The Leafs took a massive hit in their goaltending depth chart this fall, when an attempt to sneak both their third and fourth NHL-quality goaltenders through waivers on the same day resulted in neither avoiding a claim.
Curtis McElhinney was picked up by the Carolina Hurricanes to fill in for an injured Scott Darling, and he’s likely to stick there for a while yet. His performance has been arguably the most stabilizing of the three netminders in Raleigh, and the Hurricanes desperately need something reliable to maintain their precarious grip on a playoff spot.
Calvin Pickard, though, was picked up by the Philadelphia Flyers, filling in for the absolute avalanche of injuries in the Flyers goaltending system.
After nearly two months and just four wins in 11 games, though, Pickard is back on the waiver wire — and if Toronto is able to take advantage, they’ll potentially bolster a desperately weak depth system in net.
Pickard split the net with Garret Sparks for the Marlies last year, putting up one of the most impressive one-two punches in the AHL en route to their Calder Cup championship.
This year, both Sparks and Pickard have left a hole that the Marlies have struggled to fill.
The most prolific starter for the club has been Jeff Glass, who is 33 and coming off a PTSD-inducing nightmare of a year in the Chicago Blackhawks system. He’s struggled to put up good numbers in his 10 games so far, posting a .849 save percentage and allowing an average of over four goals per game.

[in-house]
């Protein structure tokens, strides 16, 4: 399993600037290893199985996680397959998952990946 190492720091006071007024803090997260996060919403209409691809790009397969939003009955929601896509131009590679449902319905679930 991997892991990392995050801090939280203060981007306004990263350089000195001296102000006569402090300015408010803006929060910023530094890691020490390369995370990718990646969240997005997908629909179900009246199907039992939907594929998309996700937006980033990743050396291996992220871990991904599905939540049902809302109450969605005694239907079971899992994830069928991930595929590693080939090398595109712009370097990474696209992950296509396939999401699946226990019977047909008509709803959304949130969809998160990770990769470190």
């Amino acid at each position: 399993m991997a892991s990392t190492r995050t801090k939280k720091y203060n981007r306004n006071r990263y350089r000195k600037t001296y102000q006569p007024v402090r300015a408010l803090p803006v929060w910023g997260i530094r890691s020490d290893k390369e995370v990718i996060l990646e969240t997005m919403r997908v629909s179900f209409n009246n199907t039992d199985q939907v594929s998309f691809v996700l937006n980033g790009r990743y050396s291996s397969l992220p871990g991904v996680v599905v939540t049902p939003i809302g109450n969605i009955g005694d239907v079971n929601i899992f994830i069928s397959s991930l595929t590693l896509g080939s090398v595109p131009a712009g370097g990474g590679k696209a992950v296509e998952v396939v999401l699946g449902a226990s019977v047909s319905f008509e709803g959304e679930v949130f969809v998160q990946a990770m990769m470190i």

Kasimir Kaskisuo similarly struggled, going 1-3-0 and picking up an .871 save percentage of his own, before getting injured back in October and hitting long-term injured reserve. The best performance so far has surprisingly been from ECHL call-up Eamon McAdam, the 24-year-old who recorded three wins in seven games and sits just shy of a .900 save percentage.
McAdam likely isn’t the answer, though, and Glass hasn’t been able to hold down the fort either. So if Pickard gets re-claimed by Toronto, his immediate eligibility for AHL reassignment could be the best thing that’s happened to the team since Auston Matthews’ return for the NHL club.
The hope, of course, is that Philadelphia hasn’t done too much damage to his game to help the team out immediately. The Flyers have developed a scary reputation as the team where goaltenders go to die, which explains Pickard’s struggle to put up good numbers this year.
If he’s able to perform at even a fraction of the level he did last year, though, the Marlies will get a desperately-needed boost.